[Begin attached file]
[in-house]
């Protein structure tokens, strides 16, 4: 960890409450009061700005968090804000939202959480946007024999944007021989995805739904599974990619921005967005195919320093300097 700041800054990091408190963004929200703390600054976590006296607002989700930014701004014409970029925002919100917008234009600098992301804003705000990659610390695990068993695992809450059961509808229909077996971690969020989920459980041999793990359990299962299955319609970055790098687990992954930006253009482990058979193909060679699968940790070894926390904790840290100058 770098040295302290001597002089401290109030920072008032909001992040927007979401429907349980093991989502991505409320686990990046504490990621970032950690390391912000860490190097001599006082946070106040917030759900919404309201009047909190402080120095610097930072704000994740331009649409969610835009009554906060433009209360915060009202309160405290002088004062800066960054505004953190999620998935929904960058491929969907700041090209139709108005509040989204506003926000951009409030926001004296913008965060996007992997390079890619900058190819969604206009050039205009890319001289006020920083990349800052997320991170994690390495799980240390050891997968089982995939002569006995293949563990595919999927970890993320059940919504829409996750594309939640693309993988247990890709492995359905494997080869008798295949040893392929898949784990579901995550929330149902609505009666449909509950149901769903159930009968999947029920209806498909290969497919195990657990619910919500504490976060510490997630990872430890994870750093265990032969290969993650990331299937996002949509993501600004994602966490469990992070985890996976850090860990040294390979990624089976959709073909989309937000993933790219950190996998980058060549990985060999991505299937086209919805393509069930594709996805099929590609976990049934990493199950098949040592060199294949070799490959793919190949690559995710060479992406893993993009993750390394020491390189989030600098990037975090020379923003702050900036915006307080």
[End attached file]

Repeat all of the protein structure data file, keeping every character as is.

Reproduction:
[in-house]
């Protein structure tokens, strides 16, 4: 960890409450009061700005968090804000939202959480946007024999944007021989995805739904599974990619921005967005195919320093300097 700041800054990091408190963004929200703390600054976590006296607002989700930014701004014409970029925002919100917008234009600098992301804003705000990659610390695990068993695992809450059961509808229909077996971690969020989920459980041999793990359990299962299955319609970055790098687990992954930006253009482990058979193909060679699968940790070894926390904790840290100058 770098040295302290001597002089401290109030920072008032909001992040927007979401429907349980093991989502991505409320686990990046504490990621970032950690390391912000860490190097001599006082946070106040917030759900919404309201009047909190402080120095610097930072704000994740331009649409969610835009009554906060433009209360915060009202309160405290002088004062800066960054505004953190999620998935929904960058491929969907700041090209139709108005509040989204506003926000951009409030926001004296913008965060996007992997390079890619900058190819969604206009050039205009890319001289006020920083990349800052997320991170994690390495799980240390050891997968089982995939002569006995293949563990595919999927970890993320059940919504829409996750594309939640693309993988247990890709492995359905494997080869008798295949040893392929898949784990579901995550929330149902609505009666449909509950149901769903159930009968999947029920209806498909290969497919195990657990619910919500504490976060510490997630990872430890994870750093265990032969290969993650990331299937996002949509993501600004994602966490469990992070985890996976850090860990040294390979990624089976959709073909989309937000993933790219950190996998980058060549990985060999991505299937086209919805393509069930594709996805099929590609976990049934990493199950098949040592060199294949070799490959793919190949690559995710060479992406893993993009993750390394020491390189989030600098990037975090020379923003702050900036915006307080």